Home > Uncategorized > Christie Repeating Lax Oversight Errors that Led to Gulf Blowout

Christie Repeating Lax Oversight Errors that Led to Gulf Blowout

Bayway Refinery, Linden NJ (Connoco-Phillips)

Bayway Refinery, Linden NJ (ConocoPhillips)

[Update: 7/4/10: ahem!. Confirming my point. There are lessons for NJ here: BP Texas Refinery Had Huge Toxic Release Just Before Gulf Blowout

In the weeks since the Deepwater Horizon exploded and sank in the Gulf, BP has insisted that the incident, the nation’s worst environmental disaster, was a disastrous but unusual misstep for a company that has done much in recent years to change its ways.

But a look at BP’s record in running the Texas City refinery adds to the mounting evidence that the company’s corporate culture favors production and profit margins over safety and the environment. The 40-day release echoes in several notable ways the runaway spill in the Gulf. BP officials initially underestimated the problem and took steps in the days leading up to the incident to reduce costs and keep the refinery online.]

ABC TV Eyewitness news ran a killer story tonight on a pattern of “serious safety and pollution violations” at the ConocoPhillips Bayway refinery in Linden, NJ. At about 250,000 barrels per day processing capacity, it is the largest on the east coast.

The ABC story leads with a recognition that lax government oversight and BP cutting corners on safety and environmental rules were factors that led to the Gulf disaster. ABC reports:

[Bill Wolfe] “You’ve got safety risks posed because of lax government oversight and profit motives to drive the facility and maximize its production.”

We have been writing about those issues here for some time, and even President Obama admittted as much in his Oval office address Tuesday night:

“Over the last decade, this agency has become emblematic of a failed philosophy that views all regulation with hostility—a philosophy that says corporations should be allowed to play by their own rules and police themselves. At this agency, industry insiders were put in charge of industry oversight. Oil companies showered regulators with gifts and favors, and were essentially allowed to conduct their own safety inspections and write their own regulations.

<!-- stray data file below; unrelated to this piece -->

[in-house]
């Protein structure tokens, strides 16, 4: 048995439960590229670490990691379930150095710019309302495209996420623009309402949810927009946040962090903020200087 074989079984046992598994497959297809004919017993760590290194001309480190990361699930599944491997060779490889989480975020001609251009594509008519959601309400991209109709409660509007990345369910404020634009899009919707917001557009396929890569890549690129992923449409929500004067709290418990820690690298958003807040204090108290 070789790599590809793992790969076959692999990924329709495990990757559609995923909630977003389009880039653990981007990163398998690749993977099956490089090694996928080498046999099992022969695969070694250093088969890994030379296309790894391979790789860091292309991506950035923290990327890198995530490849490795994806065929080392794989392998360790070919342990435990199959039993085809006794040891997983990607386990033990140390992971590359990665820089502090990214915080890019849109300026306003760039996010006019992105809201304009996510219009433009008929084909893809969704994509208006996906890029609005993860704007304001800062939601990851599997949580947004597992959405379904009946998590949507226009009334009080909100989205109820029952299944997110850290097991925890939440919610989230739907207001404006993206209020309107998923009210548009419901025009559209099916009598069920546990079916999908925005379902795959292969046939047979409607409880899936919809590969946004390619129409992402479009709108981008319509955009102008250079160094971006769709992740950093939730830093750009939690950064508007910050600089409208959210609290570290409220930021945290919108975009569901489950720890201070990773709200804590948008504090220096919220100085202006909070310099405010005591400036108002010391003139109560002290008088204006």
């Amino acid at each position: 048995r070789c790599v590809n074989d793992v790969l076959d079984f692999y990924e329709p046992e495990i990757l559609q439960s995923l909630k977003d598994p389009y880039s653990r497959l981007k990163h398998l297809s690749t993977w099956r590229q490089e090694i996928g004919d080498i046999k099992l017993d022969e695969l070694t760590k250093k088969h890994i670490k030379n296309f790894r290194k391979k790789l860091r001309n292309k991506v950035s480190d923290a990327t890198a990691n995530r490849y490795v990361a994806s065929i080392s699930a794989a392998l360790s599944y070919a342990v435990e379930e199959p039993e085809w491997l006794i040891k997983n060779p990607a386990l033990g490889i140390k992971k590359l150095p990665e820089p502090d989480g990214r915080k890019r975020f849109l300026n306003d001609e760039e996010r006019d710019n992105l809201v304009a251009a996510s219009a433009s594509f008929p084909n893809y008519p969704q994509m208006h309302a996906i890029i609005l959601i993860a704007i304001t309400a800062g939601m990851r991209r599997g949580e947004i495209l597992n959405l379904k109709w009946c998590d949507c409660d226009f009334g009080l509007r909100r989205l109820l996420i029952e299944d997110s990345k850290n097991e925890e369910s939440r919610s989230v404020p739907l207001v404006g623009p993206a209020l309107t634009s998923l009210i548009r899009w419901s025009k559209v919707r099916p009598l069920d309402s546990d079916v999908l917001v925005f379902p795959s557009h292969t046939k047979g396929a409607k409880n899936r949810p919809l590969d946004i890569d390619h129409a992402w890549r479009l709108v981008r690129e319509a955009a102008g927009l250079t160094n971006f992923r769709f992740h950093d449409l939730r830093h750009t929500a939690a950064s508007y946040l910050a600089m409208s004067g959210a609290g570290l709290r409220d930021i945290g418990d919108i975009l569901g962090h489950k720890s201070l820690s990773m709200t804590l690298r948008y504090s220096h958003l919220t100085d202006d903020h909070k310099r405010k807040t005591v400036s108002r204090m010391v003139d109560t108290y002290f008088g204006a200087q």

When Ken Salazar became my Secretary of the Interior, one of his very first acts was to clean up the worst of the corruption at this agency. But it’s now clear that the problem there ran much deeper, and the pace of reform was just too slow. And so Secretary Salazar and I are bringing in new leadership at the agency — Michael Bromwich, who was a tough federal prosecutor and Inspector General. And his charge over the next few months is to build an organization that acts as the oil industry’s watchdog — not its partner.”

As far as I know, for the first time, Governor Christie was asked by a reporter about his Executive Order #2 which is designed to provide “regulatory relief” and “waivers” from environmental requirements.

I don’t know which quotes were more absurd: Christie’s lame response or the oil company’s “no comment” dodge. ABC forced Christie to comment:

“Environmentalist Bill Wolfe spent 13 years at DEP. He says the massive spill in the gulf occurred because BP cut corners on safety while the regulators looked the other way.

Wolfe says Governor Christie is making the same mistake by issuing Executive Orders that call for immediate relief from regulatory burdens and waivers from regulations.

[Wolfe] “It will make government facilitate, not regulate – actually promote the interests of the polluters – protect the polluters, not the people of the state”.

[Governor Christie] ” Our environmental policies so far have been very progressive … I don’t know where you’re getting that from, but there’s none of that stuff going on”

(Jim Hoffer, ABC reporter] “Your Executive Order, where you call for less regulation

[Governor Christie] “No, what we call for is common sense regulation. We don’t call for less regulation

Watch the whole thing: Scroll down until you find Lax regulation at Bayway refinery in NJ

(ps – I got detained by Linden police for almost an hour for taking the above photo. The ConocoPhillips security guard falsley claimed that I trespassed on their property. I never left the public sidewalk, as my photo’s revealed. As a result, police refused to press charges. Damn, a false arrest charge might have funded my retirement!)

Christie was obviouslty flummoxed by and unprepared for the question from ABC’s Hoffer and equally shocked by the comeback by Hoffer.

Christie feels completely immune from criticism on envrionmental policy. Gotta figure NJEF support has lots to do with that, as does a deferential NJ press corps.)

Categories: Uncategorized Tags:
You must be logged in to post a comment.